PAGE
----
Piazza di Spagna
The Piazza di Spagna is a triangular square whose name came from the Spanish Embassy that was part of the square in the 17th century. At the time, the square was considered Spanish territory.
The square itself is a famous meeting place in Rome, but its historical monuments are what attract visitors. The most famous among these attractions is the Scalinata, or Spanish Steps, connecting Piazza di Spagna at the base to Trinita dei Monti at the top. The staircase, which has 138 steps, was designed from 1723 to 1725 by the architects Francesco de Sanctis and Alessandro Specchi.
At the foot of the Scalinata is the Fontana della Barcaccia, designed by Pietro Bernini, father of the famous architect Gian Lorenzo Bernini. Fontana della Barcaccia, or “Fountain of the Old Boat,” features a small boat that is supposedly similar to a small boat stranded at the area during the 1598 flooding of the Tevere.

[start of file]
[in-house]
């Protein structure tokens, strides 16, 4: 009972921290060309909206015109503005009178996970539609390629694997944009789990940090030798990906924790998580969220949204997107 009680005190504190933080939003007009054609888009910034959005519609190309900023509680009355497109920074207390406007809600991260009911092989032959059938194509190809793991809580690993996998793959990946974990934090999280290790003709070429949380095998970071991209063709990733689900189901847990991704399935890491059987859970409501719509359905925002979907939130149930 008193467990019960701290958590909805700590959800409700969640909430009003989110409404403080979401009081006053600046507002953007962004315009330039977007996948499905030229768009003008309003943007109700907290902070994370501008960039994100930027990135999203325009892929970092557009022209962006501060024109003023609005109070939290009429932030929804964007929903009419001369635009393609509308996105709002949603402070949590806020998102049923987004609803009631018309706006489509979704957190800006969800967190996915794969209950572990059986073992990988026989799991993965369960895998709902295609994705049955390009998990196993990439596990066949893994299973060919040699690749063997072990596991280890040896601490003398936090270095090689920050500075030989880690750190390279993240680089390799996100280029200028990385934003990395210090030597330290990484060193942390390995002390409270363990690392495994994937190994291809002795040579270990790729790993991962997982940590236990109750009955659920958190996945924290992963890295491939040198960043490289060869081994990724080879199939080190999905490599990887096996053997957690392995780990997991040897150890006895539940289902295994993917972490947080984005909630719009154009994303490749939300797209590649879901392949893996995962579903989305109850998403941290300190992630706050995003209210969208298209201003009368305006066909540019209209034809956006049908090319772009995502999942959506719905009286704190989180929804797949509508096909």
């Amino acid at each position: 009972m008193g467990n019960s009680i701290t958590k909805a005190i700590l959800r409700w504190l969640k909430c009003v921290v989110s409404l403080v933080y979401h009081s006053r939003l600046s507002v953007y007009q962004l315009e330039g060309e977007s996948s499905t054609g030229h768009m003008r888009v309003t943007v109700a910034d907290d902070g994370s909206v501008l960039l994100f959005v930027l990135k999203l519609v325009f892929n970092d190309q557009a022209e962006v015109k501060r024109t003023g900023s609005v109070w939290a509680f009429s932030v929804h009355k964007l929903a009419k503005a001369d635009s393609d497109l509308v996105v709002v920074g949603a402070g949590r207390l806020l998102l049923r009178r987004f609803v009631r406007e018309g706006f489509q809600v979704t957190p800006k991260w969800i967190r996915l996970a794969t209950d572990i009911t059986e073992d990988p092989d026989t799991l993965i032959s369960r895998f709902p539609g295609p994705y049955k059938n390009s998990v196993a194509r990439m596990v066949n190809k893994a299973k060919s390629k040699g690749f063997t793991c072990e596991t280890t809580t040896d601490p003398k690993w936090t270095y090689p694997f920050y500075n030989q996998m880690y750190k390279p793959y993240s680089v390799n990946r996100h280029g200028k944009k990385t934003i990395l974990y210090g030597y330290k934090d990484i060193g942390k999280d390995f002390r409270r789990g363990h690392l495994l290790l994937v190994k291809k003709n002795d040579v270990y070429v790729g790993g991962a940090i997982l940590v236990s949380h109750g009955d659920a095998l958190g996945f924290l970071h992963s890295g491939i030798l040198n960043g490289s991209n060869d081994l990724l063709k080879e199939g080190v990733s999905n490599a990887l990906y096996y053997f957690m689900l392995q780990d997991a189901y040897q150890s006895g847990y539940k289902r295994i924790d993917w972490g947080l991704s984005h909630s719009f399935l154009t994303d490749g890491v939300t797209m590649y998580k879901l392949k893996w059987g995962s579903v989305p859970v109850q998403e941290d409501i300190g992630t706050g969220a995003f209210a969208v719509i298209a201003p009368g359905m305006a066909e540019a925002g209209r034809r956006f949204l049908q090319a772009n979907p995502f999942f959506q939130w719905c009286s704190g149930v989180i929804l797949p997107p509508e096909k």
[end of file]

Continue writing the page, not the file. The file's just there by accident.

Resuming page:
The Trinita dei Monti is a French church on top of the Spanish Steps. It is a Renaissance church with two bell towers. In front of it stands an obelisk that is an imitation of Egyptian obelisks, complete with a hieroglyphics inscription. Inside are scenes, mostly depicting Christ's life, as well as frescoes.
Today, historical interest is not the only reason that drives visitors to the piazza. Another reason is the presence of the prestigious designer boutiques surrounding it. To get to the Piazza di Spagna, take Metro Line A and stop at Spagna.
Address Piazza di Spagna, 00187 Rome, Italy
Public transportation Metro Line A - Station Spagna